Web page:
I spent the first few days after returning from Florence in a haze. Florence had been so magical and so beautiful that I just wasn’t ready to face my regular world with its petty problems again and when I did finally return to the everyday, it felt like Italy was a lifetime away already. We did and saw so much over the four nights that we stayed in the capitol of Tuscany that I almost don’t know how to start writing about the experience and yet we barely only managed to scratch the surface of this endearing town.
Florence is a small city, but its incredible wealth and plethora of culturally and historically relevant places could easily fool you into believing the opposite and while we gave exploring Florence our all, we knew that there was still so much more to discover. When we left, my boyfriend and me both agreed that we easily could have spent the whole summer in Florence without getting bored and I am already looking forward to the day that I can visit Italy again.
The first time I visited Tuscany was in the summer of 2005. My parents had rented a holiday home in a little village somewhere deep in the Tuscan countryside for two weeks and every day we would drive somewhere to visit a new place. One of these occasions saw us taking a day trip to Florence and to be honest it didn’t leave too much of an impression. I barely remembered anything of Florence except for waiting for ages to get into the Uffizi Galleries, while most other towns in Tuscany – most notably Siena, the eternal foe of Florence – enthralled me and made me long for a return visit long after I had left.
But the idea of Florence nevertheless continued to captivate my imagination and I knew I would have to go back one day. Despite my unremarkable first encounter with Florence, I had high expectations for my second visit and hoped that this time around I would fall in love with this city like I had with the rest of Tuscany ten years ago and from the moment we first stepped onto the streets of Florence and laid our eyes on the magnificent architecture I just knew that this was exactly what was going to happen.
People aren't kidding when they say that Florence is touristy. Visiting in Mid-June allowed us to avoid the worst of the masses, but Florence was certainly no quiet hideaway from the rest of the world. There were times – no doubt at least partly owing to the large amount of visitors – when Florence felt a little bit like an open-air museum, but for some reason this only seemed to make the city more captivating.
People also aren't kidding when they say that Florence is exceedingly popular with Americans: I’m really not exaggerating when I say that I have never met so many Americans in one place outside of the US. A huge love and longing for Florence seems to be integral to the American soul and I can’t say I blame them: Florence embodied every cliché about Old Europe flawlessly – great food, old buildings and stylish fashion – but appeared to do so without feeling like a tourist trap or surrendering its modern spirit which was one of the major reasons why I fell in love with the city.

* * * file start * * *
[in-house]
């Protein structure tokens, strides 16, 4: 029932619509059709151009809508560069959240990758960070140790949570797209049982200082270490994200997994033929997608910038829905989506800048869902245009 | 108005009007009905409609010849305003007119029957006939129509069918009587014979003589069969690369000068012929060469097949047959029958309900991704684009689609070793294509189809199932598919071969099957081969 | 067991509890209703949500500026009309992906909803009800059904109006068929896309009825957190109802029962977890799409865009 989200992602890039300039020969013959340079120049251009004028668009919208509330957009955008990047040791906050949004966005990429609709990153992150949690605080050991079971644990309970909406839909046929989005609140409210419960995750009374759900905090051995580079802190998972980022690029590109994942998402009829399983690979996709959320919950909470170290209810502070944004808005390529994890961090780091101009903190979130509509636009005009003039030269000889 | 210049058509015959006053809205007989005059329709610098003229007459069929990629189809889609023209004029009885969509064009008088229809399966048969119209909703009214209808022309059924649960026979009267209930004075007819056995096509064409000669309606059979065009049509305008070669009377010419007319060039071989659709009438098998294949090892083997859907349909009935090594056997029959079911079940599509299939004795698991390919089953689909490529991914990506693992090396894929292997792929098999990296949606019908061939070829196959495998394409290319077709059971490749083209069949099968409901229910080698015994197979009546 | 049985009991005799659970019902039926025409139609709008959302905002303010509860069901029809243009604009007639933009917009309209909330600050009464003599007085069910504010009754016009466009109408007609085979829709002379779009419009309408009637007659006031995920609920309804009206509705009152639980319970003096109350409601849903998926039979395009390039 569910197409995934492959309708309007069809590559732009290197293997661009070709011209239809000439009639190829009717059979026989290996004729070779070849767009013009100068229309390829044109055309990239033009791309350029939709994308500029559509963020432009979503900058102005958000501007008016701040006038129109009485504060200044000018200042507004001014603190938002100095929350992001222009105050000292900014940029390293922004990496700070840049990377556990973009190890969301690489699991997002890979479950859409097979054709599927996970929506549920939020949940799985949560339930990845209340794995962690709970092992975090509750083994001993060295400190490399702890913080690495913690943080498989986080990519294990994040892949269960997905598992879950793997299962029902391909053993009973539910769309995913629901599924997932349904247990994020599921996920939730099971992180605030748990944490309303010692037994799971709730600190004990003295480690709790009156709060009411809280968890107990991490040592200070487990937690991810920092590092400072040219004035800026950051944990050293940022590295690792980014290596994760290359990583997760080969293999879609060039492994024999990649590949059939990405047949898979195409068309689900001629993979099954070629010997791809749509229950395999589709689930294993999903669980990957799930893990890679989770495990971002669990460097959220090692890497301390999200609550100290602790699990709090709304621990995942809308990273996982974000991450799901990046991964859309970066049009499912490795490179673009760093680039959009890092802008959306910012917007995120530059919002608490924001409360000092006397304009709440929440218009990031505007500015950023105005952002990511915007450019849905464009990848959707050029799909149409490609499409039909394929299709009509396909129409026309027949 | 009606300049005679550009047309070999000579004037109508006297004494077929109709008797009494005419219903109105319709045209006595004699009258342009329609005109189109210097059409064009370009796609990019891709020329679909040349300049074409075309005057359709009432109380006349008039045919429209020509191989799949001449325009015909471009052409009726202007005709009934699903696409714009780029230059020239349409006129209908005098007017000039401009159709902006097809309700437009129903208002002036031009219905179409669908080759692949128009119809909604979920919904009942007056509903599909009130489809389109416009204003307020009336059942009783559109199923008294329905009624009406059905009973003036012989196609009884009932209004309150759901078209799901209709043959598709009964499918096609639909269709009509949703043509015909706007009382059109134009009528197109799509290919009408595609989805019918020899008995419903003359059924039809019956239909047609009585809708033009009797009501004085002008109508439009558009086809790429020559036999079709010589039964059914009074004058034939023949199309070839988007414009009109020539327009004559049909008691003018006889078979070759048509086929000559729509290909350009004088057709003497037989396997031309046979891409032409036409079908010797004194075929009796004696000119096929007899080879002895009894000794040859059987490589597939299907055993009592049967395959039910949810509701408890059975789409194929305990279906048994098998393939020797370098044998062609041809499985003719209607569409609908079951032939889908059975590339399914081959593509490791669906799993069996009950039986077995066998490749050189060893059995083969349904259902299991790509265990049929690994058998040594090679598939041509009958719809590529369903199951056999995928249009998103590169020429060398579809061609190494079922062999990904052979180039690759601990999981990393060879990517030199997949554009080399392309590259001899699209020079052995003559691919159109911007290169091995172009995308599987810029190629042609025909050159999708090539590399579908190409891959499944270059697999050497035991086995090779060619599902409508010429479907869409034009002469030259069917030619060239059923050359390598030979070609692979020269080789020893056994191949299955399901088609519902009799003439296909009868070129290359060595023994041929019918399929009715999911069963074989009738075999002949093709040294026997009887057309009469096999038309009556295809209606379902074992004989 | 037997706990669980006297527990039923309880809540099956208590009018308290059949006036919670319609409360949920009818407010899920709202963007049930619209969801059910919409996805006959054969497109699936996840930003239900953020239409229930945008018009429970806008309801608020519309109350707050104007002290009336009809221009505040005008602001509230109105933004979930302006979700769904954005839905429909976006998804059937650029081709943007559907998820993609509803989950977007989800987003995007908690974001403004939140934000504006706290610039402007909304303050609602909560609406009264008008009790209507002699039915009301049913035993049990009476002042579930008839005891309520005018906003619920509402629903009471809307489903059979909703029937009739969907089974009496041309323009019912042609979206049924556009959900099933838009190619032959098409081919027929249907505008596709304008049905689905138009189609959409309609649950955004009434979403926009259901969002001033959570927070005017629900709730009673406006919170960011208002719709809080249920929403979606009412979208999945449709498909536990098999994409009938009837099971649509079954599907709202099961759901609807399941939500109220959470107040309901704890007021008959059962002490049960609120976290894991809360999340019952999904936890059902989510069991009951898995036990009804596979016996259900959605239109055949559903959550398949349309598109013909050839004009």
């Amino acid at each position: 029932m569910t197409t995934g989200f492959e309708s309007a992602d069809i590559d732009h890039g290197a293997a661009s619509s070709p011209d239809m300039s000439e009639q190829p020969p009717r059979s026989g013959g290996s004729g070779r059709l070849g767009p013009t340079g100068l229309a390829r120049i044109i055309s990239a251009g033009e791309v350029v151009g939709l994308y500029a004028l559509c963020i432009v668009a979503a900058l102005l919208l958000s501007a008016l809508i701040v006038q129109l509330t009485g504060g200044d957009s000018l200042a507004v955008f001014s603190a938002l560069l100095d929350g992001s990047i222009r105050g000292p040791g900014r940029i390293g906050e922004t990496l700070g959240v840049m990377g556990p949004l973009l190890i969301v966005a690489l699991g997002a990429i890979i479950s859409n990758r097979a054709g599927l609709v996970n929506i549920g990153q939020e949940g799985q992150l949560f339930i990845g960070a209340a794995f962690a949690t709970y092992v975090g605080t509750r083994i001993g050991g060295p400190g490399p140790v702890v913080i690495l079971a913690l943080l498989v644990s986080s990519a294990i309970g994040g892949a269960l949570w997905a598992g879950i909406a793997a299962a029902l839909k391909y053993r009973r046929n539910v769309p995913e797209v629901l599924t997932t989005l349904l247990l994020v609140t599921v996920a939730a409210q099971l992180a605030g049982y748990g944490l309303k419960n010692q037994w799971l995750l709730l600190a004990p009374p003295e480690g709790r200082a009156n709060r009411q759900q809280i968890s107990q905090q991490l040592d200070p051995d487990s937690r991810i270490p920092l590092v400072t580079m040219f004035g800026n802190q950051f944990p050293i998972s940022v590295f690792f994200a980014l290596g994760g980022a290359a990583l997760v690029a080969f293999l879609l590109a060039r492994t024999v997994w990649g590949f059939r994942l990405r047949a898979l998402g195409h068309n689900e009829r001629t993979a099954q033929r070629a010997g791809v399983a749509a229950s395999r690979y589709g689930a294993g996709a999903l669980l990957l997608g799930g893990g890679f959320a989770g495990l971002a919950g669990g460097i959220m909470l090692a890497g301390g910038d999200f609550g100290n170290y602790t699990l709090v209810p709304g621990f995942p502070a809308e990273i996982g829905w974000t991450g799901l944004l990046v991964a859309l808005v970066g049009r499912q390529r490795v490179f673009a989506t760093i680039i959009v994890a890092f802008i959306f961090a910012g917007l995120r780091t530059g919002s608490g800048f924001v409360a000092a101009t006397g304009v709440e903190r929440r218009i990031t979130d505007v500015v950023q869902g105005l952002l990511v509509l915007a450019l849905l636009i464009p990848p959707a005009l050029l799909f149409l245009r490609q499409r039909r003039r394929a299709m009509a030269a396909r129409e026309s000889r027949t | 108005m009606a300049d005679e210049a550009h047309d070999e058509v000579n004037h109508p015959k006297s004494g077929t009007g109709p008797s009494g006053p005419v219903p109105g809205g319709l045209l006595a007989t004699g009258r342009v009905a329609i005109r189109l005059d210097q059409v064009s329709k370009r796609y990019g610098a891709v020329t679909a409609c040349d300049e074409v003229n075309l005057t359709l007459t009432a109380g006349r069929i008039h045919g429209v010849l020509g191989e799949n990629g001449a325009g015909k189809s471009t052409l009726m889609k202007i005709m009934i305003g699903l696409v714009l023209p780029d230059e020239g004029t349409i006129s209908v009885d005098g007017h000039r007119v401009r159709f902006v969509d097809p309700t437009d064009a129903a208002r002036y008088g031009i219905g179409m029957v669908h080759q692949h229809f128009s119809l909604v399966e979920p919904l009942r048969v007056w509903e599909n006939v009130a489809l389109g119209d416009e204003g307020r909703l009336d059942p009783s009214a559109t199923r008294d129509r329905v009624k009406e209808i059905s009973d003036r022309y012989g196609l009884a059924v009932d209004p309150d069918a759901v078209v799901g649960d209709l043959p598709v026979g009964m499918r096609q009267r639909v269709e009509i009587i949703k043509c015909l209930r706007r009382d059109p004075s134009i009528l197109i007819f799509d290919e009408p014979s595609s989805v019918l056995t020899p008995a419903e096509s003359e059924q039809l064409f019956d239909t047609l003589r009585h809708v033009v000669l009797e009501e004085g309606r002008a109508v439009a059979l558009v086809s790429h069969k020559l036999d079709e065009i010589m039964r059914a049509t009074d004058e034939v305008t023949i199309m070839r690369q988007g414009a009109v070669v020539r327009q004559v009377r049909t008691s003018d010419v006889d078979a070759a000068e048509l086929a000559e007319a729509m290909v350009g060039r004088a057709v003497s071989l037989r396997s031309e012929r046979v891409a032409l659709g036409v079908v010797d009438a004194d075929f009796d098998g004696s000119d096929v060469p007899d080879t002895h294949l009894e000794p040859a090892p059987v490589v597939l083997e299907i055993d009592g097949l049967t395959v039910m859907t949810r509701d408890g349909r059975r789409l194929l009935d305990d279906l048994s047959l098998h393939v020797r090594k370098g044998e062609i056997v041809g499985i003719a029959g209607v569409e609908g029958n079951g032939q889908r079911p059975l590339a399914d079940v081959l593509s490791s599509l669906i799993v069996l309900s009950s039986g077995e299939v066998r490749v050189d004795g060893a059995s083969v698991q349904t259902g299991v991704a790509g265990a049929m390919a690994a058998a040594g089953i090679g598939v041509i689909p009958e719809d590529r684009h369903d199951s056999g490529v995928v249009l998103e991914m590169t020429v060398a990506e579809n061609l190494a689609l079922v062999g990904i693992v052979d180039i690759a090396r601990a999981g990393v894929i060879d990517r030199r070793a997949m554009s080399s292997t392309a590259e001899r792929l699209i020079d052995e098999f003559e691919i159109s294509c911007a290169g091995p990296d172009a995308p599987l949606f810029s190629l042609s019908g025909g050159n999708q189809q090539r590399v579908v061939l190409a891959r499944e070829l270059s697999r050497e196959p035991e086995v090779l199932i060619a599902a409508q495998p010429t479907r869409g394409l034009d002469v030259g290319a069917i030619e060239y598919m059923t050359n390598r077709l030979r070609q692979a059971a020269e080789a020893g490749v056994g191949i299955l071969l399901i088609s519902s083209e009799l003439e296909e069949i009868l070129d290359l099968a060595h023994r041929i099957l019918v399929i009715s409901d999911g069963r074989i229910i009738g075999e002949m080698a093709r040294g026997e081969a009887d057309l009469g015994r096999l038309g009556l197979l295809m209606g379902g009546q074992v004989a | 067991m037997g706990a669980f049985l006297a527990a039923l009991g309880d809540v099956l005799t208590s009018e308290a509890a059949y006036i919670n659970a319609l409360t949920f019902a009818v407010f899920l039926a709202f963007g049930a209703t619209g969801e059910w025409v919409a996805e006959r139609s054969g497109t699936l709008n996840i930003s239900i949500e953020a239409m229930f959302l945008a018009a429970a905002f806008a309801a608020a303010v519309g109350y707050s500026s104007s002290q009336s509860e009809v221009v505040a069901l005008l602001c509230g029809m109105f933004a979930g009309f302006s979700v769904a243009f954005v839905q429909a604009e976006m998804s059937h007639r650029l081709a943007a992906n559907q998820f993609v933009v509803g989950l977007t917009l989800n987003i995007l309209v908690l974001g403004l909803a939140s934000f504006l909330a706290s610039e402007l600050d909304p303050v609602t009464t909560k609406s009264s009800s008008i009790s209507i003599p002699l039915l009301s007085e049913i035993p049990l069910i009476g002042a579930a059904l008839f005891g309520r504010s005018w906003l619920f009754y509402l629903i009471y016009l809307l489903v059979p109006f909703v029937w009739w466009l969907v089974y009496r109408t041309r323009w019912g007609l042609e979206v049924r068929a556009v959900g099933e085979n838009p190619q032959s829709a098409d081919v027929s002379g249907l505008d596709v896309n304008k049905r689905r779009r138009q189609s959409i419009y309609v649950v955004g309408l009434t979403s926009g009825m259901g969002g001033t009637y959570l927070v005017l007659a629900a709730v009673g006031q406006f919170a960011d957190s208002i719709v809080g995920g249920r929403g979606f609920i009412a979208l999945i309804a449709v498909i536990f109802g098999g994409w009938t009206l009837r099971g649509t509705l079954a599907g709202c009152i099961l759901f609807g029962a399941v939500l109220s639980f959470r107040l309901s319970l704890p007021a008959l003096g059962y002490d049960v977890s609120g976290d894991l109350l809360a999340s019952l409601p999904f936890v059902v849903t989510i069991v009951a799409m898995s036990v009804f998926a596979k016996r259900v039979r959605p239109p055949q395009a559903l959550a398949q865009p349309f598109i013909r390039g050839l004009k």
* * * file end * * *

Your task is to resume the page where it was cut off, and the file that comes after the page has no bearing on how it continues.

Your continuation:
Appreciating Florence as a young adult was a lot easier than as a young teenager. For one, I obviously had seen a lot more places in the previous ten years that I could compare the experience to and so the beauty of Florence just really stood out. But since I had also become a lot smarter since I was thirteen years old (or at least I hope so!), it was also much easier to appreciate the importance Florence had had for the development of modern Europe: As the birthplace of the Renaissance, it certainly didn’t feel too presumptous to say that the progression from the Dark to the Modern Ages had its root in the streets of Florence.
The history of Florence was tangible in the air we breathed, the cobblestones we walked over and the monuments we visited and every corner and every alleyway seemed to hold another treasure. Broad boulevards lined with high-end fashion stores were next to little streets with even smaller sandwich shops, wide squares were bustling with both fancy cafés and selfie-stick sellers and the ban on cars in the city center ensured that Florence felt busy rather than chaotic.
Florence really was like no other place I had ever visited: It was old, but not antiquated; touristy, but not kitschy and it had enraptured me long before I even boarded the flight to Italy. Florence was one of those few places that more than lived up to its enchanting image, that pierced itself deeply in your soul if you let it and that I was sorry to let go when I had to leave.
Looking through the ridiculous amount of photographs I took in Florence in preparation for this post leaves me feeling like I am looking at the memories of another person. It hasn’t even been two weeks since our plane has taken off in Pisa and yet it feels as if I have visited Florence in another life. But for me, these are the best kind of travel experiences: The times when you live so intensely and feel so strongly that surely the memories can’t be your own.
I’m going to write separate posts on all the things we did and ate another day, but for now I hope you enjoyed this first compilations of photographs and thoughts on Florence! There is so much to write about Florence and too many things will have to go unsaid, but if you only take one piece of advice let it be this: Visit Florence and do so soon!